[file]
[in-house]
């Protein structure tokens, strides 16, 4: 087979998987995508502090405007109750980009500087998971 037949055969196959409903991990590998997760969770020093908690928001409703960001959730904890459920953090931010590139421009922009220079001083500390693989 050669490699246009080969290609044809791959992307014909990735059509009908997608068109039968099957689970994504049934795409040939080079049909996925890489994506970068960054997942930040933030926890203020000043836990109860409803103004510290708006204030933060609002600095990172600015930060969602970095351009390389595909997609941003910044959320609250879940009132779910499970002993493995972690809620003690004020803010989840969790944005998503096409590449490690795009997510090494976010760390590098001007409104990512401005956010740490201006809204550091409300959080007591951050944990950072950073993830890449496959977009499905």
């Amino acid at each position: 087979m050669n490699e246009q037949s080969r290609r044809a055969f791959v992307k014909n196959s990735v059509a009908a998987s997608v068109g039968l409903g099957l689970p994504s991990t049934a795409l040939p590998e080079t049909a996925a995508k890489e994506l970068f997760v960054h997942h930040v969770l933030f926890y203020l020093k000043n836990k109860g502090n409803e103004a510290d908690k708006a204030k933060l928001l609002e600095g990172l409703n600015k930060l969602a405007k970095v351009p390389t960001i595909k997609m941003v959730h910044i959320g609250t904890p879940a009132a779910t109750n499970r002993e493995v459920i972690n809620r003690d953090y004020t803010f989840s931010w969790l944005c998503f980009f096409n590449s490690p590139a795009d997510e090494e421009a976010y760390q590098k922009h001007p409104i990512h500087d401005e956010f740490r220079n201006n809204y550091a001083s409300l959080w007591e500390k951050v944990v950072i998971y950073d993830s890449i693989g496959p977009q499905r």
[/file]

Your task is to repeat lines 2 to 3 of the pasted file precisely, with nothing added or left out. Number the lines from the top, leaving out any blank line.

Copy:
């Protein structure tokens, strides 16, 4: 087979998987995508502090405007109750980009500087998971 037949055969196959409903991990590998997760969770020093908690928001409703960001959730904890459920953090931010590139421009922009220079001083500390693989 050669490699246009080969290609044809791959992307014909990735059509009908997608068109039968099957689970994504049934795409040939080079049909996925890489994506970068960054997942930040933030926890203020000043836990109860409803103004510290708006204030933060609002600095990172600015930060969602970095351009390389595909997609941003910044959320609250879940009132779910499970002993493995972690809620003690004020803010989840969790944005998503096409590449490690795009997510090494976010760390590098001007409104990512401005956010740490201006809204550091409300959080007591951050944990950072950073993830890449496959977009499905």
């Amino acid at each position: 087979m050669n490699e246009q037949s080969r290609r044809a055969f791959v992307k014909n196959s990735v059509a009908a998987s997608v068109g039968l409903g099957l689970p994504s991990t049934a795409l040939p590998e080079t049909a996925a995508k890489e994506l970068f997760v960054h997942h930040v969770l933030f926890y203020l020093k000043n836990k109860g502090n409803e103004a510290d908690k708006a204030k933060l928001l609002e600095g990172l409703n600015k930060l969602a405007k970095v351009p390389t960001i595909k997609m941003v959730h910044i959320g609250t904890p879940a009132a779910t109750n499970r002993e493995v459920i972690n809620r003690d953090y004020t803010f989840s931010w969790l944005c998503f980009f096409n590449s490690p590139a795009d997510e090494e421009a976010y760390q590098k922009h001007p409104i990512h500087d401005e956010f740490r220079n201006n809204y550091a001083s409300l959080w007591e500390k951050v944990v950072i998971y950073d993830s890449i693989g496959p977009q499905r």